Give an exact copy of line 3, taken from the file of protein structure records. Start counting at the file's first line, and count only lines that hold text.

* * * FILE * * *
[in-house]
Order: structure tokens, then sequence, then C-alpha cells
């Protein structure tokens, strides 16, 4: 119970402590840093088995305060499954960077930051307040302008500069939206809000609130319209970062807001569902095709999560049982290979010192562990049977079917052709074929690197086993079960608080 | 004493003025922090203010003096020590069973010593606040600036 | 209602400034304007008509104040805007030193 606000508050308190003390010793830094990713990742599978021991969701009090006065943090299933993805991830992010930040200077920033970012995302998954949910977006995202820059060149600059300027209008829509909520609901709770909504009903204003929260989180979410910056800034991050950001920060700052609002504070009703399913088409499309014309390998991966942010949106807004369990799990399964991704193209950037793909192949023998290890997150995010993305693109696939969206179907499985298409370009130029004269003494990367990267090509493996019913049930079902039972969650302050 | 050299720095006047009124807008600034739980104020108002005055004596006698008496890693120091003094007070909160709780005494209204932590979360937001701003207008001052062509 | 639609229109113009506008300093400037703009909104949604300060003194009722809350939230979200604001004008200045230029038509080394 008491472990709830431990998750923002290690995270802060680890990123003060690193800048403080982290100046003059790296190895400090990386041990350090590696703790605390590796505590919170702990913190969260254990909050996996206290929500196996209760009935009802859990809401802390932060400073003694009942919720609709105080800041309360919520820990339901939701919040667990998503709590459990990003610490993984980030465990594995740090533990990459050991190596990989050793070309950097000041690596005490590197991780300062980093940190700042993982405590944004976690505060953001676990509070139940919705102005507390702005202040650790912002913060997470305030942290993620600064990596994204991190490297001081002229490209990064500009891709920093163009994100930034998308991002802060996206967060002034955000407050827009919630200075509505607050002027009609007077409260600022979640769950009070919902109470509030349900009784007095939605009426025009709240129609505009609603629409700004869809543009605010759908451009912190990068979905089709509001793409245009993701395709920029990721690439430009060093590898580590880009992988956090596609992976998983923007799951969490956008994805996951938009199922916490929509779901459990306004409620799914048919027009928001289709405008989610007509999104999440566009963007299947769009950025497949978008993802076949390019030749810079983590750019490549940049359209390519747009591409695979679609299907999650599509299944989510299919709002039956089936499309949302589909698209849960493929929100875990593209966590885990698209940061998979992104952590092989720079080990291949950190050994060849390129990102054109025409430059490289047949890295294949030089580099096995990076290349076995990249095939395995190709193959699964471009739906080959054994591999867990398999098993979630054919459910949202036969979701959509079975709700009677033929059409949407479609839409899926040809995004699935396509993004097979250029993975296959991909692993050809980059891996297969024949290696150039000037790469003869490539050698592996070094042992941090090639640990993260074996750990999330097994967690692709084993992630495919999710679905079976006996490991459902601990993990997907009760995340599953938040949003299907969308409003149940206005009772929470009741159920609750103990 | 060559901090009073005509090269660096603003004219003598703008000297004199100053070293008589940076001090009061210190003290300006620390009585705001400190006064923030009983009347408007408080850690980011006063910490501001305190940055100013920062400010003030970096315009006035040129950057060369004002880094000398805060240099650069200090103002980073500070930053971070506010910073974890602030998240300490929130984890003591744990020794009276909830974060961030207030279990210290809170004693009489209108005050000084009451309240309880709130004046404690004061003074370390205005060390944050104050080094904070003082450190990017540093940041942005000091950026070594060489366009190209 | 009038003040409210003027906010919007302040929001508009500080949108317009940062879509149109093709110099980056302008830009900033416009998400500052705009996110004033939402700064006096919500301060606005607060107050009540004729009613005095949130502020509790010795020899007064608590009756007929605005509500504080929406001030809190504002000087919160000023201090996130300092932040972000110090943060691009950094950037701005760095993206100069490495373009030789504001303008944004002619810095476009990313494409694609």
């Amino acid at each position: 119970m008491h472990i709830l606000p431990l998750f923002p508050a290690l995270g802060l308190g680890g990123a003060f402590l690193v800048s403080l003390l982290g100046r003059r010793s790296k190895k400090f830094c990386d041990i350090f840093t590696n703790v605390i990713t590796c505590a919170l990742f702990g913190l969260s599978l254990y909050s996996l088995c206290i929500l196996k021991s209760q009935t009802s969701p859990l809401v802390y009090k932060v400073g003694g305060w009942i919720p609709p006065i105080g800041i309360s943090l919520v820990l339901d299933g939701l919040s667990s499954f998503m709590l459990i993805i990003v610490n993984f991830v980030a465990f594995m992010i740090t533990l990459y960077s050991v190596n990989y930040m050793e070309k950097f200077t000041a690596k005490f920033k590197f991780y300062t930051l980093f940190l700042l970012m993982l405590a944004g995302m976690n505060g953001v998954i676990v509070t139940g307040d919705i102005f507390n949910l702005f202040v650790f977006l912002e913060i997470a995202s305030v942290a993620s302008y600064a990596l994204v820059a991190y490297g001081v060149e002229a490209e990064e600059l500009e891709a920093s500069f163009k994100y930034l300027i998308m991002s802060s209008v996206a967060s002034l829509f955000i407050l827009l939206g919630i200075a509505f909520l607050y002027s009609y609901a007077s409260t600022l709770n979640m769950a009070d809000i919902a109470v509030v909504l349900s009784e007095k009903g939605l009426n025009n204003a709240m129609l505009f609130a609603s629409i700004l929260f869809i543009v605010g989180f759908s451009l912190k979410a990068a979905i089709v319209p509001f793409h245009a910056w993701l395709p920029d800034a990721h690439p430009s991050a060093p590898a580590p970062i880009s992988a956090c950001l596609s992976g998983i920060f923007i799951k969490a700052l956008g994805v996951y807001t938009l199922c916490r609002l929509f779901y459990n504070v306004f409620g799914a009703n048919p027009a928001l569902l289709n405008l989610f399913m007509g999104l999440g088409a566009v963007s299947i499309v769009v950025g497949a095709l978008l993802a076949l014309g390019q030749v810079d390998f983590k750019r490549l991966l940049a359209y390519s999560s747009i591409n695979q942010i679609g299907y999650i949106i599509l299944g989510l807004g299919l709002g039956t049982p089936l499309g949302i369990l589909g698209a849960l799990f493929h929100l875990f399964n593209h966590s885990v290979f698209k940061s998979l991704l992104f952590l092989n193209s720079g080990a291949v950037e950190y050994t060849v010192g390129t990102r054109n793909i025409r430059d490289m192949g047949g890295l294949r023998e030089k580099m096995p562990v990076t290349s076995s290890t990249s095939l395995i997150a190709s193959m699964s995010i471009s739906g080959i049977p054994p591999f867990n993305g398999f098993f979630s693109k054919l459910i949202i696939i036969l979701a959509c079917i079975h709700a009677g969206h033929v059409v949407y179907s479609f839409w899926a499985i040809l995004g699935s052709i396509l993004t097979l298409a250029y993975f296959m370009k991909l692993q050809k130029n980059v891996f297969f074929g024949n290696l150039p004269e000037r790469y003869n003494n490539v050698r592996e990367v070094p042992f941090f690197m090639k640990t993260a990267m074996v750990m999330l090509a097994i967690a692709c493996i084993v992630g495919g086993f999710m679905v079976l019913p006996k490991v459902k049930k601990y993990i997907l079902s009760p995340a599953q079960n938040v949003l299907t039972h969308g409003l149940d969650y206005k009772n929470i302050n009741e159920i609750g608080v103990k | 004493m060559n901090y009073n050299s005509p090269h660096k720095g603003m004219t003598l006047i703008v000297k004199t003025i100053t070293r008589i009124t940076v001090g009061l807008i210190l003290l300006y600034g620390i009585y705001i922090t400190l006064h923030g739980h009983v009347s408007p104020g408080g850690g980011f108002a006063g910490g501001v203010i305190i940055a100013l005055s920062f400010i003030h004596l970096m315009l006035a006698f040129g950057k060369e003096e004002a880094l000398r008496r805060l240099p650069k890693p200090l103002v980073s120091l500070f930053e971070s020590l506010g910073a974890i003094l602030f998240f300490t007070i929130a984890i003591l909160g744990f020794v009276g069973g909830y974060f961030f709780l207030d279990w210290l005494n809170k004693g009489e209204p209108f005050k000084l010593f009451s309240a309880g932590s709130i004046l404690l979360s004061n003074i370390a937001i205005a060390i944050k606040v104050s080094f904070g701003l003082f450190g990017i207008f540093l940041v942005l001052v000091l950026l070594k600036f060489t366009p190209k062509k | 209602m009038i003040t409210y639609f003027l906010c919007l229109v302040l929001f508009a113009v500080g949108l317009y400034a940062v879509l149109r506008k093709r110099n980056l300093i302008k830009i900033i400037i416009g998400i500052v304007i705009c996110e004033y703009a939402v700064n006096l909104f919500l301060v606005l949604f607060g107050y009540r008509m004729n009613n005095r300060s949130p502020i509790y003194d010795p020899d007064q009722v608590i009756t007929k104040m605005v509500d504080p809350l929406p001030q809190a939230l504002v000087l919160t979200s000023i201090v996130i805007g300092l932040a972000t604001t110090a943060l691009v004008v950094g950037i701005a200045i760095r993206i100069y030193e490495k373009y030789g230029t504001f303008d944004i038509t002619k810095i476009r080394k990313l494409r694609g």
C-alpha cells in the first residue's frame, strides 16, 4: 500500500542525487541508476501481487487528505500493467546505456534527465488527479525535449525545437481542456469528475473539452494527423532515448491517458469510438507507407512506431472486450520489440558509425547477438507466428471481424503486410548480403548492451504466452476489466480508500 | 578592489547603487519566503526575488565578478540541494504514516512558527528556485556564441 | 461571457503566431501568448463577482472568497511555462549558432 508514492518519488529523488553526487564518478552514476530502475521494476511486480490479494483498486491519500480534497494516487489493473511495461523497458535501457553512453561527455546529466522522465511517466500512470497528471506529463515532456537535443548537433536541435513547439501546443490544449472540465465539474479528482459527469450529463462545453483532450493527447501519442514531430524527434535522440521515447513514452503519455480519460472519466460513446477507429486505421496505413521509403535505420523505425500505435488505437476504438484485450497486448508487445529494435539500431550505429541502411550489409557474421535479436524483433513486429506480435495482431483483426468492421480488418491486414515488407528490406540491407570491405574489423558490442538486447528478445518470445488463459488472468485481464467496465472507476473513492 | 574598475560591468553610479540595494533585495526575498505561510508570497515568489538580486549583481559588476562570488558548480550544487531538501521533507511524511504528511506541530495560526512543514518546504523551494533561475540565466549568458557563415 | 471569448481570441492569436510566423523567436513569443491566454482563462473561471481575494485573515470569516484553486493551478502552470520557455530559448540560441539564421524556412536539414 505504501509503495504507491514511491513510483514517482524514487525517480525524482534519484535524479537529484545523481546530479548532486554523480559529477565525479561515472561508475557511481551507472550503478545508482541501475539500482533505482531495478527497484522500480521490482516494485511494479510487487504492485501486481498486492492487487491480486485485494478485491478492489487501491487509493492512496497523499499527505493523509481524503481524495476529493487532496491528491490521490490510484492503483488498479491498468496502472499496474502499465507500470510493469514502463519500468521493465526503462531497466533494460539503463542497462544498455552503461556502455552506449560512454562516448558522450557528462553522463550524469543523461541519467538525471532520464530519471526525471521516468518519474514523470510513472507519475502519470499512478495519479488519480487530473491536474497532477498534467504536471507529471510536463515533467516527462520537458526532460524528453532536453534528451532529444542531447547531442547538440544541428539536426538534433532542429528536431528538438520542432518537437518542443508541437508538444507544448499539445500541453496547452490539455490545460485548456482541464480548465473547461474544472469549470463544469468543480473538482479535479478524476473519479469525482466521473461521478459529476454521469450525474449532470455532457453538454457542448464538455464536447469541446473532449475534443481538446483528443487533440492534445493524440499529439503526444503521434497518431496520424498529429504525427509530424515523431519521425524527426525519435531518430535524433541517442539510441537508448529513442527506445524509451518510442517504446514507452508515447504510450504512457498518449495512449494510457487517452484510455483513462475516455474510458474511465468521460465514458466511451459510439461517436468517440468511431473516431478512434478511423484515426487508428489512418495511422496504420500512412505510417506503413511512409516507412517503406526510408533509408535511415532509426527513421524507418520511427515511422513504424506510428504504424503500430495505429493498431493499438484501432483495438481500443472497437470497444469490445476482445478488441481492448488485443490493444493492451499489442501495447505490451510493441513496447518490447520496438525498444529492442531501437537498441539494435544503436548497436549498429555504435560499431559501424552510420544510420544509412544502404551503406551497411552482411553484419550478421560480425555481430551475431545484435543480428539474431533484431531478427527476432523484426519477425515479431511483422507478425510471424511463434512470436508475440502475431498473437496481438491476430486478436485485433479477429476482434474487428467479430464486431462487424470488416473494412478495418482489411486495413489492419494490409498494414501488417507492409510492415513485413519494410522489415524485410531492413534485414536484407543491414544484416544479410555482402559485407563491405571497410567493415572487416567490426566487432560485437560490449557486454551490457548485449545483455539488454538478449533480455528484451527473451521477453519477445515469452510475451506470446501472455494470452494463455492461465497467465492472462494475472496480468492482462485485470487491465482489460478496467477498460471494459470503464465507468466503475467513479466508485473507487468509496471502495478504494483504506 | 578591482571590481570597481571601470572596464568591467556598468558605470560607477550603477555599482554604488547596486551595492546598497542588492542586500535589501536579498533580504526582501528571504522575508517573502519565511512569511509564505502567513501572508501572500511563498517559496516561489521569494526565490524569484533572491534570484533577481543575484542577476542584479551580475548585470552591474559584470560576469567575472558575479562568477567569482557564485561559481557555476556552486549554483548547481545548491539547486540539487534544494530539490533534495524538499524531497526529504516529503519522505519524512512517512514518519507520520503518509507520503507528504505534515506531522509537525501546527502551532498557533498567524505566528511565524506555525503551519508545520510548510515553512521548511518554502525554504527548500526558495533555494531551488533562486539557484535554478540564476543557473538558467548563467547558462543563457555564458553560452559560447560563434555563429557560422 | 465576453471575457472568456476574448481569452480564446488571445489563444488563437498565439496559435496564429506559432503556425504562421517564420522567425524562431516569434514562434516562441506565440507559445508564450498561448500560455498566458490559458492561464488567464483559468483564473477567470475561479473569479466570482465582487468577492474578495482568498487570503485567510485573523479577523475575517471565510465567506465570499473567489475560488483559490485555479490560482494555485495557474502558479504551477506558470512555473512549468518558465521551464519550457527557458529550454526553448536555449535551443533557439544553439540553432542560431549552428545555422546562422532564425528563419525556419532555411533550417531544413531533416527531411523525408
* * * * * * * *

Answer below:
């Protein structure tokens, strides 16, 4: 119970402590840093088995305060499954960077930051307040302008500069939206809000609130319209970062807001569902095709999560049982290979010192562990049977079917052709074929690197086993079960608080 | 004493003025922090203010003096020590069973010593606040600036 | 209602400034304007008509104040805007030193 606000508050308190003390010793830094990713990742599978021991969701009090006065943090299933993805991830992010930040200077920033970012995302998954949910977006995202820059060149600059300027209008829509909520609901709770909504009903204003929260989180979410910056800034991050950001920060700052609002504070009703399913088409499309014309390998991966942010949106807004369990799990399964991704193209950037793909192949023998290890997150995010993305693109696939969206179907499985298409370009130029004269003494990367990267090509493996019913049930079902039972969650302050 | 050299720095006047009124807008600034739980104020108002005055004596006698008496890693120091003094007070909160709780005494209204932590979360937001701003207008001052062509 | 639609229109113009506008300093400037703009909104949604300060003194009722809350939230979200604001004008200045230029038509080394 008491472990709830431990998750923002290690995270802060680890990123003060690193800048403080982290100046003059790296190895400090990386041990350090590696703790605390590796505590919170702990913190969260254990909050996996206290929500196996209760009935009802859990809401802390932060400073003694009942919720609709105080800041309360919520820990339901939701919040667990998503709590459990990003610490993984980030465990594995740090533990990459050991190596990989050793070309950097000041690596005490590197991780300062980093940190700042993982405590944004976690505060953001676990509070139940919705102005507390702005202040650790912002913060997470305030942290993620600064990596994204991190490297001081002229490209990064500009891709920093163009994100930034998308991002802060996206967060002034955000407050827009919630200075509505607050002027009609007077409260600022979640769950009070919902109470509030349900009784007095939605009426025009709240129609505009609603629409700004869809543009605010759908451009912190990068979905089709509001793409245009993701395709920029990721690439430009060093590898580590880009992988956090596609992976998983923007799951969490956008994805996951938009199922916490929509779901459990306004409620799914048919027009928001289709405008989610007509999104999440566009963007299947769009950025497949978008993802076949390019030749810079983590750019490549940049359209390519747009591409695979679609299907999650599509299944989510299919709002039956089936499309949302589909698209849960493929929100875990593209966590885990698209940061998979992104952590092989720079080990291949950190050994060849390129990102054109025409430059490289047949890295294949030089580099096995990076290349076995990249095939395995190709193959699964471009739906080959054994591999867990398999098993979630054919459910949202036969979701959509079975709700009677033929059409949407479609839409899926040809995004699935396509993004097979250029993975296959991909692993050809980059891996297969024949290696150039000037790469003869490539050698592996070094042992941090090639640990993260074996750990999330097994967690692709084993992630495919999710679905079976006996490991459902601990993990997907009760995340599953938040949003299907969308409003149940206005009772929470009741159920609750103990 | 060559901090009073005509090269660096603003004219003598703008000297004199100053070293008589940076001090009061210190003290300006620390009585705001400190006064923030009983009347408007408080850690980011006063910490501001305190940055100013920062400010003030970096315009006035040129950057060369004002880094000398805060240099650069200090103002980073500070930053971070506010910073974890602030998240300490929130984890003591744990020794009276909830974060961030207030279990210290809170004693009489209108005050000084009451309240309880709130004046404690004061003074370390205005060390944050104050080094904070003082450190990017540093940041942005000091950026070594060489366009190209 | 009038003040409210003027906010919007302040929001508009500080949108317009940062879509149109093709110099980056302008830009900033416009998400500052705009996110004033939402700064006096919500301060606005607060107050009540004729009613005095949130502020509790010795020899007064608590009756007929605005509500504080929406001030809190504002000087919160000023201090996130300092932040972000110090943060691009950094950037701005760095993206100069490495373009030789504001303008944004002619810095476009990313494409694609």